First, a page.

The visitor enters the cemetery site near a reflecting pool reminiscent of that on the Mall in Washington, DC. It is flanked by the Wall of the Missing (inscribed with 5,127 names). At one end is a Memorial Chapel featuring art and maps detailing the Eighth Air Force’s operations.
The graves, meanwhile, radiate out in concentric semi-circles, each marked with a white marble Cross or Star of David. At the farthest point, the views – once celebrated by war poet Rupert Brook – open up towards the peaceful Cambridgeshire countryside.
The American Library, Norwich
Many Eighth Air Force memorials find inspiration in the familiar: plaques attached to the First World War monument, tablets on the old airfield, stained-glass windows in the parish church. But the officers of the Second Air Division, made up of units located in and around Norwich, thought differently.
In 1945 they decided to establish a ‘Memorial Library’. According to the subsequent appeal leaflet, this Library was to be a place in which the Division’s sacrifices would be remembered and in which the good people of Norfolk could encounter a ‘daily influence of American thought’.
£20,000 was quickly raised by the Division’s personnel, although the plans were delayed by the demands and priorities of post-war reconstruction. The Memorial Library was not finally completed and opened until 1963.
The dedication ceremony was led by the Bishop of Norwich, and in attendance was the Honor Guard of the locally based Third US Air Force as well as several hundred American veterans who had returned especially for the occasion.
Sadly, the original Library was destroyed in a fire in 1994. But it was subsequently rebuilt as a component of the city’s large new civic centre (the ‘Forum’) and rededicated in 2001. Renamed the ‘American Library’ in 2020 and boasting a substantive collection of books about US history and culture, it does indeed provide local people with the opportunity to encounter ‘American thought’.
Steeple Morden, Cambridgeshire
The critical mass of the Eighth Air Force was located in Suffolk and Norfolk. But there were also a number of bases in the neighbouring counties, including at Steeple Morden in Cambridgeshire, home to the 355th Fighter Group.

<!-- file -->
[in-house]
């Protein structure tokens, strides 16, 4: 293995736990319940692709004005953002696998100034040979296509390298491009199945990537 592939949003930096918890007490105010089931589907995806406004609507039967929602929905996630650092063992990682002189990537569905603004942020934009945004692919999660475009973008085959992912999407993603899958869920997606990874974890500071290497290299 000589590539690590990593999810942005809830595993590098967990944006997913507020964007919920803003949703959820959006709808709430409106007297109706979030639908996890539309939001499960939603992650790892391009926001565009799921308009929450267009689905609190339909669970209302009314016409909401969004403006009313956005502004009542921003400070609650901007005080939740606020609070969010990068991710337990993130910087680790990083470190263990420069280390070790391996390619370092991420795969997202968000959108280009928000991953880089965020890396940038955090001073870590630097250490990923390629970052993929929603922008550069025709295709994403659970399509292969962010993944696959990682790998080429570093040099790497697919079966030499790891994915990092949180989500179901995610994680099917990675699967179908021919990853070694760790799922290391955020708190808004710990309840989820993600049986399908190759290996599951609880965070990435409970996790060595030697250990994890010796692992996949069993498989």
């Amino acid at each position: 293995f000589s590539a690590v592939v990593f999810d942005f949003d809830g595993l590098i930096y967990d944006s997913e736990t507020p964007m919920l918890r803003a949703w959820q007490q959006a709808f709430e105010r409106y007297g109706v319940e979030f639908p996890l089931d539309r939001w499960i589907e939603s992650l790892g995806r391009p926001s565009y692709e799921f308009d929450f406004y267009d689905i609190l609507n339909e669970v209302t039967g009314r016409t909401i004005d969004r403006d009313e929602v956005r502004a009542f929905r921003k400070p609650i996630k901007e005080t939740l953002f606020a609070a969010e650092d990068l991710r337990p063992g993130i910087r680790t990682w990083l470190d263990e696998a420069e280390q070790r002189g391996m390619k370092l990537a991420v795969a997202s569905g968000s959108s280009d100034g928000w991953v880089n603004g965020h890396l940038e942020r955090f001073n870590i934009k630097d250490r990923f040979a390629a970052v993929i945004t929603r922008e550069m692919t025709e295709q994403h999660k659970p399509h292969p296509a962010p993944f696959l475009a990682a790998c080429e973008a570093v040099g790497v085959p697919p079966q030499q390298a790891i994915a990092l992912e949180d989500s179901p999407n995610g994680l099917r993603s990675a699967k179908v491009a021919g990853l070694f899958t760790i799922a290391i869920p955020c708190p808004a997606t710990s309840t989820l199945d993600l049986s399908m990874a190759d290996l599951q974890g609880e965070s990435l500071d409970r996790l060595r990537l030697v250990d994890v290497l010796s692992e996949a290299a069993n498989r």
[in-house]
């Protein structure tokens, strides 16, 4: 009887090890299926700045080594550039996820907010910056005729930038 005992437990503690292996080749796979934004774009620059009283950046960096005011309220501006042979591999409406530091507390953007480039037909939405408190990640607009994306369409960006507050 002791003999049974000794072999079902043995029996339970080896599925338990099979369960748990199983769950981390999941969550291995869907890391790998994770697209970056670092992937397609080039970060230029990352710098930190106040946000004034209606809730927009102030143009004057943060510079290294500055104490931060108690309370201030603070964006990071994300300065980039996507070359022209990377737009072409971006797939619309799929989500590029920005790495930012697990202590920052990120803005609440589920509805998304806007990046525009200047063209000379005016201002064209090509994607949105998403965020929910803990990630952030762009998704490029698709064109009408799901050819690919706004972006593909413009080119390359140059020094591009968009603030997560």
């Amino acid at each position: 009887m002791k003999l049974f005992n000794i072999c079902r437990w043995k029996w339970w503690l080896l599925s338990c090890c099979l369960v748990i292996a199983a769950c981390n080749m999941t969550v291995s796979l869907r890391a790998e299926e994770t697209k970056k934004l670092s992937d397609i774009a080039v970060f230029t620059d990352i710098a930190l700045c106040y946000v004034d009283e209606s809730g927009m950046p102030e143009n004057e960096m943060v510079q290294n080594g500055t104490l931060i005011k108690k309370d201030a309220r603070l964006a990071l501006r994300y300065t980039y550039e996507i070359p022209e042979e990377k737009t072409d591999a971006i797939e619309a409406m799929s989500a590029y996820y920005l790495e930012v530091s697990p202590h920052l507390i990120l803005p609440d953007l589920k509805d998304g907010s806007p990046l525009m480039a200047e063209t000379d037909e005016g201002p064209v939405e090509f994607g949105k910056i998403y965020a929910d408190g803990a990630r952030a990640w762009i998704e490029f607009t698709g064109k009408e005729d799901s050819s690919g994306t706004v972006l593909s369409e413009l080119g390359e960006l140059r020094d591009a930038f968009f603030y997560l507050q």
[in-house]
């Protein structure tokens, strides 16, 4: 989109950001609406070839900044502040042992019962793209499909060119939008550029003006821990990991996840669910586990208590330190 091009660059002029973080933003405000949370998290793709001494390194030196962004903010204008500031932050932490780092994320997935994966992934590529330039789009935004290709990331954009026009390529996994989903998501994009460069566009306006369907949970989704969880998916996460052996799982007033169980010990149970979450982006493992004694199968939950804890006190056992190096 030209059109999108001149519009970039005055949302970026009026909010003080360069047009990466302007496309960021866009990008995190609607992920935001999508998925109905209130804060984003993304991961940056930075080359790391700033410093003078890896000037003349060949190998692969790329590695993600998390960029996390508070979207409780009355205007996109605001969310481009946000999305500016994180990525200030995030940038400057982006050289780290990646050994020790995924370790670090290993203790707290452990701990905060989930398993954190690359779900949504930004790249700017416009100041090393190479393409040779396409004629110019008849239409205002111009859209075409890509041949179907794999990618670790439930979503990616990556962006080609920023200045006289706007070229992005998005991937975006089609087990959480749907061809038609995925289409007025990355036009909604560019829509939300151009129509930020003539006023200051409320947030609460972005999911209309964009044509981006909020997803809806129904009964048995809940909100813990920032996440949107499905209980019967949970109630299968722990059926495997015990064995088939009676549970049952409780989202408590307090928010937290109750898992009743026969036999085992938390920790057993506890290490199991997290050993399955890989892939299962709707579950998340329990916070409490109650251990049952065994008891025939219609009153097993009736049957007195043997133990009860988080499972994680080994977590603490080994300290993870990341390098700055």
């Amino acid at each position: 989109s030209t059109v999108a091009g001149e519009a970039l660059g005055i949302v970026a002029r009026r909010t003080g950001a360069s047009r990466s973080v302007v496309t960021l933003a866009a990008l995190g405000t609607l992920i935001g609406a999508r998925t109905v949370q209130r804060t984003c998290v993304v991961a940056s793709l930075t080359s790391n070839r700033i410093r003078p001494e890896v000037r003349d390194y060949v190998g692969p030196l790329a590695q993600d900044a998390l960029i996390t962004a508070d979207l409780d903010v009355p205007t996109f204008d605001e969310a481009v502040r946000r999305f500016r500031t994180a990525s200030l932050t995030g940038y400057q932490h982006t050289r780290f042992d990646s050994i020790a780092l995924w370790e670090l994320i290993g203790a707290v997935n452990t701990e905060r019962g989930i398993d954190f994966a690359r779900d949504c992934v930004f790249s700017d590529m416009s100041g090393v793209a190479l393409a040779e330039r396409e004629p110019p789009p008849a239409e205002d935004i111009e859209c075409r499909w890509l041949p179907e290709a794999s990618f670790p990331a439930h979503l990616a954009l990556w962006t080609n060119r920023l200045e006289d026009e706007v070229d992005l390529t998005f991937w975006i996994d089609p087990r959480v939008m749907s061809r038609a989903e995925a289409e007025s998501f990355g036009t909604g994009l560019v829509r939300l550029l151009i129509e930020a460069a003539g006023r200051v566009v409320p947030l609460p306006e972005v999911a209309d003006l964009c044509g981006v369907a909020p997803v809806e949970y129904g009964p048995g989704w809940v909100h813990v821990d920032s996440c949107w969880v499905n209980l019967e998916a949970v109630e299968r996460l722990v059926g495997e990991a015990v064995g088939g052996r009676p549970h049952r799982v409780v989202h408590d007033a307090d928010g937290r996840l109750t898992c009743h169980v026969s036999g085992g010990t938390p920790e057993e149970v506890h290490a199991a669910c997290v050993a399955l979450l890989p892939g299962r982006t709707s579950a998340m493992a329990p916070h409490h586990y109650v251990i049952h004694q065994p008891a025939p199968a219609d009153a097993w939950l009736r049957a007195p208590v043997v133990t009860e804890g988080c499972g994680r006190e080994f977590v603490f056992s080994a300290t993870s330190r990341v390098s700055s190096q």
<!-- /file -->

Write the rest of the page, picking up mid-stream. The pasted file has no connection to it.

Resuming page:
The Group arrived in mid 1943, departing for Germany (as part of the post-war army of occupation) in July 1945. But it was not until 1981 that a memorial was erected in the Group’s memory.
Amongst the first in a new wave of commemoration that swept eastern England in the 1980s and 1990s, the memorial is dominated by the nose and propeller of a P-51 Mustang, the aircraft operated by the Group from early 1944. On either side are inscriptions recording the Group’s war record as well as details of its constituent units.
On a clear summer’s day, the wide skies that so attracted airfield builders to this otherwise unusual spot – as the topography here is rather uneven – are especially apparent.
Those visiting many of the Eighth’s old bases today will likely encounter a recurring addition: a monument made of polished black granite. The one dedicated at Knettishall in 1986 is especially striking.
Dominated by an engraving of a B-17 ‘Flying Fortress’ breaking the chains of Nazi tyranny, the monument was the work of veterans of the 388th Bomb Group together with their supporters in the nearby villages.
Located at what was once the main entrance to the airfield – Station 136 – the original monument was joined by further ‘flanking’ stonework in 2011. These two ‘wings’ carry the names of the 324 members of the 388th killed whilst flying from the base between June 1943 and August 1945.